Programming Languages

Fall 2011
Wednesdays 5:00 - 6:50
Room 109, Warren Weaver Hall
Professor Edmond Schonberg

Instructor: Edmond Schonberg (
Office hours: CIMS 420. Wednesday 3:00p m to 5:00 pm and by appointment.
Teaching Assistants:
Alex Rubinsteyn


We will examine basic concepts underlying the design of modern programming languages: types, control structures, abstraction mechanisms, inheritance, concurrency, constructs for programming in the large, etc. This is not a programming course per se, but there will be programming assignments in several languages, imperative and functional. The languages are chosen because of the interest of their features, and not necessarily because of their wide use. We will touch on Ada, C++, C#, Java, LISP, ML, Python, Scheme, and mention many others.
Course Outline


Undergraduate courses in data structures and algorithms, familiarity and programming experience with one of the following: C, C++, Ada,Java, or Pascal.

Course Work

Programming assignments, midterm, final examination. Assignments count for 40% of the grade, but you must hand in all assignments.



Michael Scott: Programming Language Pragmatics (Morgan Kaufman 2009)
This is a excellent recent text that covers both language design and compiler fundamentals. In your readings for this course you don't need to study sections that deal with translation and compiler construction issues, but that material is interesting, and you will examine it in more detail when you take the Compiler Construction course. The latest edition of the book has just appeared, but you can use an earlier edition if you have a copy of it.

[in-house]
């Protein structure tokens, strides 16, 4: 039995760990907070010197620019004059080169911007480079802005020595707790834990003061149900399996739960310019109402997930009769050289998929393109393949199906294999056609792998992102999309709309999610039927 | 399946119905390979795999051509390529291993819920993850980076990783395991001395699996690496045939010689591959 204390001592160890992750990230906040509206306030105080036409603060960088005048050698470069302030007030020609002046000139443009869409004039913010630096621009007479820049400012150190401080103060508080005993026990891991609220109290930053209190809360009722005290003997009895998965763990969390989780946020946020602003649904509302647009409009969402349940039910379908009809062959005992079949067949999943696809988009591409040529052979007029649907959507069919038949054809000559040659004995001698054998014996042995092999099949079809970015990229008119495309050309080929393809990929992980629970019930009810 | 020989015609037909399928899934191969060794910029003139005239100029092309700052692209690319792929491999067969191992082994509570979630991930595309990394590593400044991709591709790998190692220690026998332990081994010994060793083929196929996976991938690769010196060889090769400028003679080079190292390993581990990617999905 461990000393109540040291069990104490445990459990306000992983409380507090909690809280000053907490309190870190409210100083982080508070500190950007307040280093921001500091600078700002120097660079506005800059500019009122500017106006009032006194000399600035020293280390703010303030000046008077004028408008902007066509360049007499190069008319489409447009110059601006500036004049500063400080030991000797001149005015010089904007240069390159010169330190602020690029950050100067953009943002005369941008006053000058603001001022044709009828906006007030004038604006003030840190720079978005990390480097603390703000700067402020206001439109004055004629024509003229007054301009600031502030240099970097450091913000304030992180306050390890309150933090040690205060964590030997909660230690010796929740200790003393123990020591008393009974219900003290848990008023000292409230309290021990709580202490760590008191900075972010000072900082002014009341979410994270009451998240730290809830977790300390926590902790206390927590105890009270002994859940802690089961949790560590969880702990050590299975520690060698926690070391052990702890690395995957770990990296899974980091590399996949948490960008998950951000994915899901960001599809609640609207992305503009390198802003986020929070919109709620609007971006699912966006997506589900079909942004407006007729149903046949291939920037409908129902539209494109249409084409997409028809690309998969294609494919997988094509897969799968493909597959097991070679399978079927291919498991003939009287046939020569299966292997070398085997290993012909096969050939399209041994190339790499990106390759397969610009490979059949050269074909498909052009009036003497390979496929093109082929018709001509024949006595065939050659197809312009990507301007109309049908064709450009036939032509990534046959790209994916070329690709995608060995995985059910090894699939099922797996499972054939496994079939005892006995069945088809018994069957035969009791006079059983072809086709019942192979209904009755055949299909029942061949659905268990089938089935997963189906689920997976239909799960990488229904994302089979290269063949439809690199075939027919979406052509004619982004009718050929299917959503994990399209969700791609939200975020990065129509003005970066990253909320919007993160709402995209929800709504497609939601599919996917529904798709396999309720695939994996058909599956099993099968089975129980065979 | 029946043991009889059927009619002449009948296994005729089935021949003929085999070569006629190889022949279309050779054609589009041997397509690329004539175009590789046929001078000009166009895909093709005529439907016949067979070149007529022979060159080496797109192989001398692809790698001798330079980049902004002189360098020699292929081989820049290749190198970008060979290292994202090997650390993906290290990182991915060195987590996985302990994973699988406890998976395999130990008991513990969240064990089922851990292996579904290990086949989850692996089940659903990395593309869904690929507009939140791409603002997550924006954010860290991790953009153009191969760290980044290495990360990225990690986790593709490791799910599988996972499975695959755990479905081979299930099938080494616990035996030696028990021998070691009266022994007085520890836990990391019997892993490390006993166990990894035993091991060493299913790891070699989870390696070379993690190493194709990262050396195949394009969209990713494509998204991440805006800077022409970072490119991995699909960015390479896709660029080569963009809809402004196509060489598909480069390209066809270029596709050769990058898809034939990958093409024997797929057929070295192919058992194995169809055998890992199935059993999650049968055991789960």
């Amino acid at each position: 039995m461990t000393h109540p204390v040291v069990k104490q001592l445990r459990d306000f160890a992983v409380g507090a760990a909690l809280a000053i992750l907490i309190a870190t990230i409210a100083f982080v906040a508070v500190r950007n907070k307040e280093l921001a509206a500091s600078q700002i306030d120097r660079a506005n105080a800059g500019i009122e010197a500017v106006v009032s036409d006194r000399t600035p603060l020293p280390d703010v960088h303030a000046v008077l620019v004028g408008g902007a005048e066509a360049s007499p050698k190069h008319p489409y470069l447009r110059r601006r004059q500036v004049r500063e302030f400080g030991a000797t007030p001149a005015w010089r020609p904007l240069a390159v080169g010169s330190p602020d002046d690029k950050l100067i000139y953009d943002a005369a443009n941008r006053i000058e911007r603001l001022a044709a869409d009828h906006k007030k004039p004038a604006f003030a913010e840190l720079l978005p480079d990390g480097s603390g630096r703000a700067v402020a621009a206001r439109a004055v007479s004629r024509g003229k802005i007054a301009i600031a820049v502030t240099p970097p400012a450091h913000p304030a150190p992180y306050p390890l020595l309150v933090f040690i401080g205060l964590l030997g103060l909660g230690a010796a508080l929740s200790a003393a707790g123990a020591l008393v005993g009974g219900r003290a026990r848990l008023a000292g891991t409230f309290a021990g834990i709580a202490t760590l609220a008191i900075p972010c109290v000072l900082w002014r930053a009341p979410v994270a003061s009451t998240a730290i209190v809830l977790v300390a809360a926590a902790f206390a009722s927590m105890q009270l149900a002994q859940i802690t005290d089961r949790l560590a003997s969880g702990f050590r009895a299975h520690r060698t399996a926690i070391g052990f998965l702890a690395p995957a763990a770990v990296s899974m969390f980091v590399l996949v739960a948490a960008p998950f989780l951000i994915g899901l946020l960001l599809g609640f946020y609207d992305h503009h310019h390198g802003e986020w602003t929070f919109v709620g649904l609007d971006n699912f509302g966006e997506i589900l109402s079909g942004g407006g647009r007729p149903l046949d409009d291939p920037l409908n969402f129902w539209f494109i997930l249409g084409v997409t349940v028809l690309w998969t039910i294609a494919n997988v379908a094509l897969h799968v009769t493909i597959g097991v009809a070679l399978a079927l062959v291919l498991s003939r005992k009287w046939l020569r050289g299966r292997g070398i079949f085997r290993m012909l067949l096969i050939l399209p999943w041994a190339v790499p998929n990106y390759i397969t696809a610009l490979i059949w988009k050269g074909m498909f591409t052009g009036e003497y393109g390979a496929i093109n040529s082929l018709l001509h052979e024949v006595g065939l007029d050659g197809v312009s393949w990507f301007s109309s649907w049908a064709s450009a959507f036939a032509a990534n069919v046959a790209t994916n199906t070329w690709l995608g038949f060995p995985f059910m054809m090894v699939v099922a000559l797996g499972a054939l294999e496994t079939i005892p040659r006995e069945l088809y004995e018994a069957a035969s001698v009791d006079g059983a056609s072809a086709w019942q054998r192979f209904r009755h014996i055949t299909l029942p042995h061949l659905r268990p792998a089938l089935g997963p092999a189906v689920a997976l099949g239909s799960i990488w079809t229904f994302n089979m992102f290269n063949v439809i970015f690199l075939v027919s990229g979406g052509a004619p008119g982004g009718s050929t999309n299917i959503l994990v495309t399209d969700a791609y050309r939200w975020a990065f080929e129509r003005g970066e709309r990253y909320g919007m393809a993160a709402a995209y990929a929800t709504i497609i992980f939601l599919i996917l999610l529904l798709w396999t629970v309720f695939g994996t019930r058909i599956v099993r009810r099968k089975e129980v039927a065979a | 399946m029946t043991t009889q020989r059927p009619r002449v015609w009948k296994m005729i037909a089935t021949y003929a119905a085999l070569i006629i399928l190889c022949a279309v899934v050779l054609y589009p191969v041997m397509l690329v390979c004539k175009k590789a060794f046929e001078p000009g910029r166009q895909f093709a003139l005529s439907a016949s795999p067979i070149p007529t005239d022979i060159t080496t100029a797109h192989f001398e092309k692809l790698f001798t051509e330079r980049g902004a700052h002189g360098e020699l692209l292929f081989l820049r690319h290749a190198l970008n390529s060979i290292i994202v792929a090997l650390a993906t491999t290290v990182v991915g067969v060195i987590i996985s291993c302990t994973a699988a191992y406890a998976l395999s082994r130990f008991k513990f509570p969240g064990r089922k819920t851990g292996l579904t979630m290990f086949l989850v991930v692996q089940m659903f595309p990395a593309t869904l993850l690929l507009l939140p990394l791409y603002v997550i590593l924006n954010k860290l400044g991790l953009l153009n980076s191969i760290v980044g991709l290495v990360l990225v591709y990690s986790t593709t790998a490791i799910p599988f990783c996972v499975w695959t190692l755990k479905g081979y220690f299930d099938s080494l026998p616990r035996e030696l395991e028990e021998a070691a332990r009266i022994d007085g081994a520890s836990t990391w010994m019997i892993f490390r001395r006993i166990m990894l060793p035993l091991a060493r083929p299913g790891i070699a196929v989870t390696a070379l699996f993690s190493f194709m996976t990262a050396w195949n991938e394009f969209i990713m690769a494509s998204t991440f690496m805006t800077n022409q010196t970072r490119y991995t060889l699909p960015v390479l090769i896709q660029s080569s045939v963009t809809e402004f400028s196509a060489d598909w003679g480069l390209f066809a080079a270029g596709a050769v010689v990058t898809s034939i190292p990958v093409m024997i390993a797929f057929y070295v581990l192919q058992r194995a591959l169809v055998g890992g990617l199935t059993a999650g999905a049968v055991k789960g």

Recommended :

John Barnes: Programming in Ada2005 Addison Wesley
We will mention Ada in several contexts because the language design highlights some fundamental issues about programming in general. This is the standard text on the language. We will also use on-line materials listed below.
You must have some good text on C++ and on Java. For C++ the 3rd edition of Stroustrup: the C++ programming Language, is the standard reference. For Java, the language definition is given in: Gosling, Joy and Steele: the Java Language Specification. For both languages, there are several introductory texts by Horstmann that are very well-written, and innumerable others.
We will discuss functional languages, specifically Scheme and ML, for which there is abundant on-line documentation. The older book by Ravi Sethi: Programming Languages, Concepts and Constructs, has several good chapters on functional languages. For ML, a good pragmatic reference is "ML for the working Programmer" by Paulson.
We will discuss scripting and so-called very high level languages, and focus on Python and Perl, There is abundant on-line documentation for both, and several programming texts and users guides from O'Reilly.

Class list

All students should register themselves with the class list, which is used for all technical discussions concerning the course. To register, go to the following web page, and follow the instructions:

g22_2110_001_fa11 class list

You can also subscribe by sending an e-mail message to The contents of the message should be the single line:
     subscribe csci_ga_g22_2110_001_fa11
you will be notified in return that you are a list participant. Please send all your questions to this list (not to the instructor) so that everyone can participate.


You are free to do the programming assignments on any machine you choose, either the NYU servers, some other machine at work, or a personal computer at home. For each programming assignment, Indicate what compiler you used.


Assignments must be submitted electronically. Send plain text, not Word files or other exotic formats. For executable programs, provide the test data and the output, and indicate the compiler you used. Send the assignments to:
Assignment 1
Assignment 2
Assignment 3
Assignment 4
Assignment 5
Assignment 6
Assignment 7